This bill amends ERISA, the federal law that governs self-insured health care plans, to allow lawsuits in state court against these plans. Currently, under ERISA, individuals can sue their health plans in federal court in order to obtain injunctive relief and/or to receive compensatory damages for denying a treatment. Dingell-Norwood would greatly expand these legal remedies – allowing people to file suit against more people for more types of damages in more courts:

Dingell-Norwood eliminates ERISA preemption of state laws, thereby enabling trial lawyers to exploit more generous state juries and differing state tort laws.

Under state tort laws, individuals could sue for compensation for pain and suffering and for punitive damages, which could produce scores of multimillion-dollar verdicts.

Dingell-Norwood allows these lawsuits not only against health plans, but also against employers who purchase health insurance for their employees. In addition, workers at these plans or businesses could be held personally liable as well.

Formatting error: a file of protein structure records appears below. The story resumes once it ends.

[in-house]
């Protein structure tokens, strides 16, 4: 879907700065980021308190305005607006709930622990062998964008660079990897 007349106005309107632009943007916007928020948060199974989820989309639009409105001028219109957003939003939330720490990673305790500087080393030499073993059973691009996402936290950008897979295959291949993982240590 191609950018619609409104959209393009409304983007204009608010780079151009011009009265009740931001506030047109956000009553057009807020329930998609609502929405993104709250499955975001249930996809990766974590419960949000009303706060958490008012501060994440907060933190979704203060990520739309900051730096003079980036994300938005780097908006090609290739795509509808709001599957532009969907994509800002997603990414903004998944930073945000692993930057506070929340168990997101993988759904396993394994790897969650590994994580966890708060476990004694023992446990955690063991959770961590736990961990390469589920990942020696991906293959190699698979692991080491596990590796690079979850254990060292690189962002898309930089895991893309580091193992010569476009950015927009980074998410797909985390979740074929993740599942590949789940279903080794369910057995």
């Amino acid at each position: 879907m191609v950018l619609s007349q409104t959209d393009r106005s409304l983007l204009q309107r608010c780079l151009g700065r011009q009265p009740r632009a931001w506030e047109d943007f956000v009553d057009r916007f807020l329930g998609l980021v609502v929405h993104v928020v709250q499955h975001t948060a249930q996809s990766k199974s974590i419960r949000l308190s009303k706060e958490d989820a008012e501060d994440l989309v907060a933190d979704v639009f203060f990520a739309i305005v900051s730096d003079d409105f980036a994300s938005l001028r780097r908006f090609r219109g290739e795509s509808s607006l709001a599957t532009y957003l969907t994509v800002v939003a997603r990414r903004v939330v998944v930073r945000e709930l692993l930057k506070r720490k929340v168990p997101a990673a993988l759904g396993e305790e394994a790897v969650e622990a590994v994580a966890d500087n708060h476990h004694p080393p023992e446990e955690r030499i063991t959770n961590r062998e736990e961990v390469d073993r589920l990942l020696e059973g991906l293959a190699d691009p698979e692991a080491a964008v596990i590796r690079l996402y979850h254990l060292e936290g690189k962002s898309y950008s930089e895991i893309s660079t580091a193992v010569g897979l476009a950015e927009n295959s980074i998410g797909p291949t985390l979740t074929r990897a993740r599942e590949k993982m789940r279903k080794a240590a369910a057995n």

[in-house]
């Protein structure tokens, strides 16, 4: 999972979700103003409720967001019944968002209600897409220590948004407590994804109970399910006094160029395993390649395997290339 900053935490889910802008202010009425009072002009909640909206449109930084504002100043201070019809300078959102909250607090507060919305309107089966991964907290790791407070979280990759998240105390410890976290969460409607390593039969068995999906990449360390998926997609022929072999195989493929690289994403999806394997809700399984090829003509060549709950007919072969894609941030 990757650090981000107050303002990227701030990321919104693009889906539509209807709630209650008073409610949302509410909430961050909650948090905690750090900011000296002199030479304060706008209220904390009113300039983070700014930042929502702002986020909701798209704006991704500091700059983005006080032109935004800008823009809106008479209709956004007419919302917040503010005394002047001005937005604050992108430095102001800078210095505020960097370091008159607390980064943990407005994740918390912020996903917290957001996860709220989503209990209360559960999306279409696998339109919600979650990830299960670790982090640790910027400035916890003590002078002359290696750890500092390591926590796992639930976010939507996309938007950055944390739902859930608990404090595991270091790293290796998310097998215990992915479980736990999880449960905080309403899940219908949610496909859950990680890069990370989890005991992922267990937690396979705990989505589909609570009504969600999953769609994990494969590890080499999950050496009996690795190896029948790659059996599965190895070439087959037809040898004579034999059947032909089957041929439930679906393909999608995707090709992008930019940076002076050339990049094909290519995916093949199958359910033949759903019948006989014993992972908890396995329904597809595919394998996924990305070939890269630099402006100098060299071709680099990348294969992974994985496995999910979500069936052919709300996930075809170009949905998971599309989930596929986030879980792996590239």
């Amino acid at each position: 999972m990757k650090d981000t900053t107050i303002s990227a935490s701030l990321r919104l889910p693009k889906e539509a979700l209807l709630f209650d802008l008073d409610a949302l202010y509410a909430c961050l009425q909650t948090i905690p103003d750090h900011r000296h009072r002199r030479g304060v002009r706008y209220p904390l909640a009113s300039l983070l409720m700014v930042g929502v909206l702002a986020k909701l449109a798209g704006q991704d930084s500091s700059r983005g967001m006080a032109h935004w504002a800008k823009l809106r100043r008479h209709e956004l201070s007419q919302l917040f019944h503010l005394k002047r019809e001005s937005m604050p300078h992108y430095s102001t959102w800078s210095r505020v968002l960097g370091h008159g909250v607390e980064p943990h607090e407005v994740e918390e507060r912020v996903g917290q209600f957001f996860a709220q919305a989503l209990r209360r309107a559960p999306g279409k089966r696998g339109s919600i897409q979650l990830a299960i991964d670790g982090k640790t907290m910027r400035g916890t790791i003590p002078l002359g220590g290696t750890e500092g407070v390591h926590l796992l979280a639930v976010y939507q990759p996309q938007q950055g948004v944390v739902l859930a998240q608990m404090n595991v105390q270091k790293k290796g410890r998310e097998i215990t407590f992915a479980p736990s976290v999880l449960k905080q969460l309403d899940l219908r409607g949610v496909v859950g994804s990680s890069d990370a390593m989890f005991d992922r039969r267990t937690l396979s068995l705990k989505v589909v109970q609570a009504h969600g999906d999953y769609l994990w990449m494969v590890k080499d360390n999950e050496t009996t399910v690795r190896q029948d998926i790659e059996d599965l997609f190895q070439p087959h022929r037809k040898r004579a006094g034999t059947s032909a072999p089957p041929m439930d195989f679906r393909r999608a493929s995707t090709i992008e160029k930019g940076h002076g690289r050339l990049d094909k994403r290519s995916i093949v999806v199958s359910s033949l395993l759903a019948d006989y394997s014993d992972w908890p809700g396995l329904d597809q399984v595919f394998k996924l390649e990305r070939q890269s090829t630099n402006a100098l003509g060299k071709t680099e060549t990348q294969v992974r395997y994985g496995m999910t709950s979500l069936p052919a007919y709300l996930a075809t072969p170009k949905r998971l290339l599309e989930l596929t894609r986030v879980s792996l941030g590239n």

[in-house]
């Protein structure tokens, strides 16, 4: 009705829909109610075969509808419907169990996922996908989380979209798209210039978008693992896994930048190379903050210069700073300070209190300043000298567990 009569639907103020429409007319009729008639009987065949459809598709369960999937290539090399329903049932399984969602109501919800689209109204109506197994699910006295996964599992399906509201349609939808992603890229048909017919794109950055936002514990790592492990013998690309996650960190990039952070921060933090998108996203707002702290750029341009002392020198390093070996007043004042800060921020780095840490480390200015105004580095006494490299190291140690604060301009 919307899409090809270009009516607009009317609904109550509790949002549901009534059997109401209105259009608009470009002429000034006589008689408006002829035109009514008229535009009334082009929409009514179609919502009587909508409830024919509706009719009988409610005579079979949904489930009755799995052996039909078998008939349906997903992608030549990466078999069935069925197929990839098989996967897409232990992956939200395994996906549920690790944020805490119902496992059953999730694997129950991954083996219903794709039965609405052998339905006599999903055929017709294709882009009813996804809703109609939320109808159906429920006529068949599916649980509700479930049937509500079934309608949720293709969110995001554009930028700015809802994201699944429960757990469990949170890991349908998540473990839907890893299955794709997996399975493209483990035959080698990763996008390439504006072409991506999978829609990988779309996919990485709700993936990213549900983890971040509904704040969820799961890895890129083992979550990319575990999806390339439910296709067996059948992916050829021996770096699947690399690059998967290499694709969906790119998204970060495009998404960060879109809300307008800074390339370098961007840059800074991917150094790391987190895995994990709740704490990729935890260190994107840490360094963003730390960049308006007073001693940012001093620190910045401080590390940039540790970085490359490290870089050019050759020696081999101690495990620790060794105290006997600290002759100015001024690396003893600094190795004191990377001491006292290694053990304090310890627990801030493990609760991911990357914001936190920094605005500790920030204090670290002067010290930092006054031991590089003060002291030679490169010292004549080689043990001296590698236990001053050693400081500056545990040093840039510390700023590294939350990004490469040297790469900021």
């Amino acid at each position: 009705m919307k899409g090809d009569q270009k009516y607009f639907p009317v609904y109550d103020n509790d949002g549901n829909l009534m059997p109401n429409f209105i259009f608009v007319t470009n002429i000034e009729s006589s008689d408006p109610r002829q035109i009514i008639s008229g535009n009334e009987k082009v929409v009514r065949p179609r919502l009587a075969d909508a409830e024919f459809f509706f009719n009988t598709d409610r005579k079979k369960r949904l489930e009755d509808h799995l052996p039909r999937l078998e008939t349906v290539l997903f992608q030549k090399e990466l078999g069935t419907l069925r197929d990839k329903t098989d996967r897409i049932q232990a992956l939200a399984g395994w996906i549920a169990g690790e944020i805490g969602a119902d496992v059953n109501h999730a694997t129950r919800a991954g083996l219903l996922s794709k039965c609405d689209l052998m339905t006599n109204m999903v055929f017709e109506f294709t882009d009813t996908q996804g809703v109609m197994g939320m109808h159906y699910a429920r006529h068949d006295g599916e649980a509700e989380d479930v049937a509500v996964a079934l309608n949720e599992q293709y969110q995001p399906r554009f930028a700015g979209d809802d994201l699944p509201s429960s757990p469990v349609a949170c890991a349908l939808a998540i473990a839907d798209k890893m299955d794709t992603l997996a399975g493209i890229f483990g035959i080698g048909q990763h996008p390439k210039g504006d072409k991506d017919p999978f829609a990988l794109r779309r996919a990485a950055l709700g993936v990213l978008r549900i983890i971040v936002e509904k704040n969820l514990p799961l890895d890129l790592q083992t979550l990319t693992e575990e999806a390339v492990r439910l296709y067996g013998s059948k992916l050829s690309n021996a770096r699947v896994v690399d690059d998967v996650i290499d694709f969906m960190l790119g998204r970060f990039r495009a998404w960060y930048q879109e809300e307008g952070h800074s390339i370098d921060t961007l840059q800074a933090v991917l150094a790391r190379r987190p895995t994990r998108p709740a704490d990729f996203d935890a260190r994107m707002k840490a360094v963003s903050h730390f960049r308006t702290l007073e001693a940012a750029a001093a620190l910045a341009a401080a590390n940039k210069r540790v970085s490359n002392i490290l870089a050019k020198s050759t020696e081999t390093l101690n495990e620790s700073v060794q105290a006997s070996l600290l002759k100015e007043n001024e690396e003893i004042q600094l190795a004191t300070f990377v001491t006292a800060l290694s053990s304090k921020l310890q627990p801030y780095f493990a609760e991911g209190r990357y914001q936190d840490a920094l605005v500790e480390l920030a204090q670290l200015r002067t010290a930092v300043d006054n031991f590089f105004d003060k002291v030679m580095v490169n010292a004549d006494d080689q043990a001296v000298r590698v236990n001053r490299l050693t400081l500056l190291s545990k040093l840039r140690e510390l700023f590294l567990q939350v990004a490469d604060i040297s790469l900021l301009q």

Dingell-Norwood would cause delays in treating patients. America’s justice system is already slow and overloaded. Creating more litigation would make patients wait longer for the final adjudication of their claims. On the other hand, H.R. 2723 mandates the creation (and the details) of separate internal and external review mechanisms where patients can appeal health plans’ decisions. The bill, however, undermines these mechanisms by (1) failing to make their verdicts binding on these patients and (2) making punitive damages available only to patients who succeeded in external review – giving them the incentive to proceed directly to the courts.